Halloween is behind us, so you all know what that means. We are hurtling head-long into the holiday season at 1000 miles-per-hour. The decorations that were being barely held at bay in the Wal-Mart warehouse have now erupted into our consciousnesses with a saccharine vengeance. Time to be jolly and spend lots of money, for Christmas sake!
Now I am no Scrooge. In fact I love Christmas. I love most of the music, and I enjoy buying gifts for my family. I like the shiny lights. I’d get into the whole “special feeling in my stomach” stuff too, but I have a reputation to uphold here. Nobody likes an enthusiastic cynic, unless he’s being enthusiastically cynical.
For all the wonder, joy and profit the season brings, it also brings a bunch of big fat lies we all have to live with, especially as we start turning the corner of our 40s and head, screaming and kicking, further down the road. OK, maybe they are little white lies. But they’re lies all the same. Such as…
“Wouldn’t it be magical if there was a white Christmas this year?” Well…no. Not really. Here in the Northeast, we’re going to get pounded with snow from January to mid-March—and I don’t want to start early, thank you. Plus, the whole snow on Christmas thing is a pipe-dream for most of the country. Unless you live in Maine, upstate New York, northern Minnesota, Wisconsin or Colorado, odds are you’ll be wistfully looking out the window through your breath-frost, wishing in vain for a stray flake. Everybody loves that first sprinkling of snow. Then reality sets in, and you find yourself with a heating pad attached to what’s left of your spine after shoveling your car out of nine feet of blizzard hell. Ask the folks in Buffalo, Green Bay and Denver how much they love snow. You’ll get a tired, disgusted look. They’d punch you in the face, but they can’t lift their arms.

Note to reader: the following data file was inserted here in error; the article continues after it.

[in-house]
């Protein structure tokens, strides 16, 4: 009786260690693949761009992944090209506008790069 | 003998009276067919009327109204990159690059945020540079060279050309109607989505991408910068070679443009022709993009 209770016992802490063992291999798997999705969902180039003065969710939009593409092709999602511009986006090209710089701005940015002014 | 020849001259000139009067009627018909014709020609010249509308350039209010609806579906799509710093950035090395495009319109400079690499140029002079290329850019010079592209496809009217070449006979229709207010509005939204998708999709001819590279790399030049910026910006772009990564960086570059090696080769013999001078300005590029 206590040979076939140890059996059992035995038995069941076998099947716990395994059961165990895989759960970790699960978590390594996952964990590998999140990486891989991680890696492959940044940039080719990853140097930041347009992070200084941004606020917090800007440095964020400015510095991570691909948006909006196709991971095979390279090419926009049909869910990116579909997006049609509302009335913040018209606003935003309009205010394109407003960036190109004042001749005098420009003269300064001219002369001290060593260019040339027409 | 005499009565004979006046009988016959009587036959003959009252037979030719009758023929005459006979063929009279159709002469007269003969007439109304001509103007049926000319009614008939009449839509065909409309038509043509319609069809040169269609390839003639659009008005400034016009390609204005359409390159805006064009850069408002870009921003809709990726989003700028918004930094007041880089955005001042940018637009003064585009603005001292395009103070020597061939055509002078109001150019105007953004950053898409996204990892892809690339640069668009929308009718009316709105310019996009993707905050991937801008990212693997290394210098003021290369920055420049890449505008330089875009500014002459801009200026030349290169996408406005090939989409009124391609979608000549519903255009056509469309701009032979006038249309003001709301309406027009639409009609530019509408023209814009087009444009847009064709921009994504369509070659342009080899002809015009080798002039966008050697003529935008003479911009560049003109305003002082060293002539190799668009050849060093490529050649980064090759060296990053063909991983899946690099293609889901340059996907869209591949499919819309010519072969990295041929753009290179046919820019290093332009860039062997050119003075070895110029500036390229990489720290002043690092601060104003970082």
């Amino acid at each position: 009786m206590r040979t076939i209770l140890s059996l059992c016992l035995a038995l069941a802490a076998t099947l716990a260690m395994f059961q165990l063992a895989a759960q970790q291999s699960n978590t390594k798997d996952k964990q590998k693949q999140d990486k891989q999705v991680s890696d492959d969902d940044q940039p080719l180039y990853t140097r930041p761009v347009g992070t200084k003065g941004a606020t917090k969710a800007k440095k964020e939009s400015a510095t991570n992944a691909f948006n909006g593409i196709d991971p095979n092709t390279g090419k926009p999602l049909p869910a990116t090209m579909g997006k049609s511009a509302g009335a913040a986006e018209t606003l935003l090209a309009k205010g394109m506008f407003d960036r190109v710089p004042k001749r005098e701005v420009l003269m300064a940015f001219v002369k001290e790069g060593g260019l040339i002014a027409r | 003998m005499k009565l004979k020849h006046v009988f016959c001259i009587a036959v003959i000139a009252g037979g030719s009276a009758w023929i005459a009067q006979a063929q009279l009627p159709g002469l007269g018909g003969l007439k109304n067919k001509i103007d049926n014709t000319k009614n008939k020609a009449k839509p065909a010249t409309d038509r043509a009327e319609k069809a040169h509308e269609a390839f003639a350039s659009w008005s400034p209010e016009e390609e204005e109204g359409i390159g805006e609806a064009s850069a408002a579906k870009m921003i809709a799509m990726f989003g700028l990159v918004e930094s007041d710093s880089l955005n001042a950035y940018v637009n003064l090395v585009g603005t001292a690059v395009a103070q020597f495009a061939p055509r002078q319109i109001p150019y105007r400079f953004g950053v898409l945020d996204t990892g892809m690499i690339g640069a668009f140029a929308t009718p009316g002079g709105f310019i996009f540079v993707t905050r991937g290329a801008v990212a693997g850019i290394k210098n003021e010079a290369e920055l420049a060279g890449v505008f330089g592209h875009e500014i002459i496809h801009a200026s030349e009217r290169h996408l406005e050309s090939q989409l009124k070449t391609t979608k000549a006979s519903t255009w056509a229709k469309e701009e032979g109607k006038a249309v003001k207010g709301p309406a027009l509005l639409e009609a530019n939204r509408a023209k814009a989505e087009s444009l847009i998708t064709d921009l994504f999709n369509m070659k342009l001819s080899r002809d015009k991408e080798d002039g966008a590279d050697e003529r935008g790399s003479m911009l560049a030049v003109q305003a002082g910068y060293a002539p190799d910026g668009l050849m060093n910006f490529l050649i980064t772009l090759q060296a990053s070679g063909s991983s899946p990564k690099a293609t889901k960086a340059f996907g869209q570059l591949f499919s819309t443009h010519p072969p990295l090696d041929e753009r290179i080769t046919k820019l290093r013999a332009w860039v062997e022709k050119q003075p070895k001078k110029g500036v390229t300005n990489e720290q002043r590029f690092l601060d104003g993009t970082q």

“There’s nothing like the face of a child on Christmas morning!” Says anyone who has never had kids, or has conveniently forgotten the truth. You know what the majority of parents would like to see on Christmas morning? The backs of their eyelids. Or anything but their dear children, shaking them awake at half-past-too-friggin’-early-to-breathe to come out to the livingroom and watch them tear apart their presents. My wife Mary Ellen makes a breakfast casserole the night before so she can come out in a blanket, see the first fifteen minute of destruction, then return to her blissful sleep. That’s the kind of thinking that gets you promoted in this man’s Army! I fight the good fight with the help of copious cups of caffeine, but by 10am or so I’m a cranky, sleep-deprived zombie who doesn’t want to play any more games, and doesn’t want to put anything else together, and JUST WANTS TO BE LEFT ALONE TO SLEEP, DAMMIT! Merry Christmas, boys, now get out of my room! I don’t care, go play with reindeer! Nothing to do? You have 1,251 dollars worth of something to do under the tree! I don’t know, ’cause Santa showed me the bill. Now go away!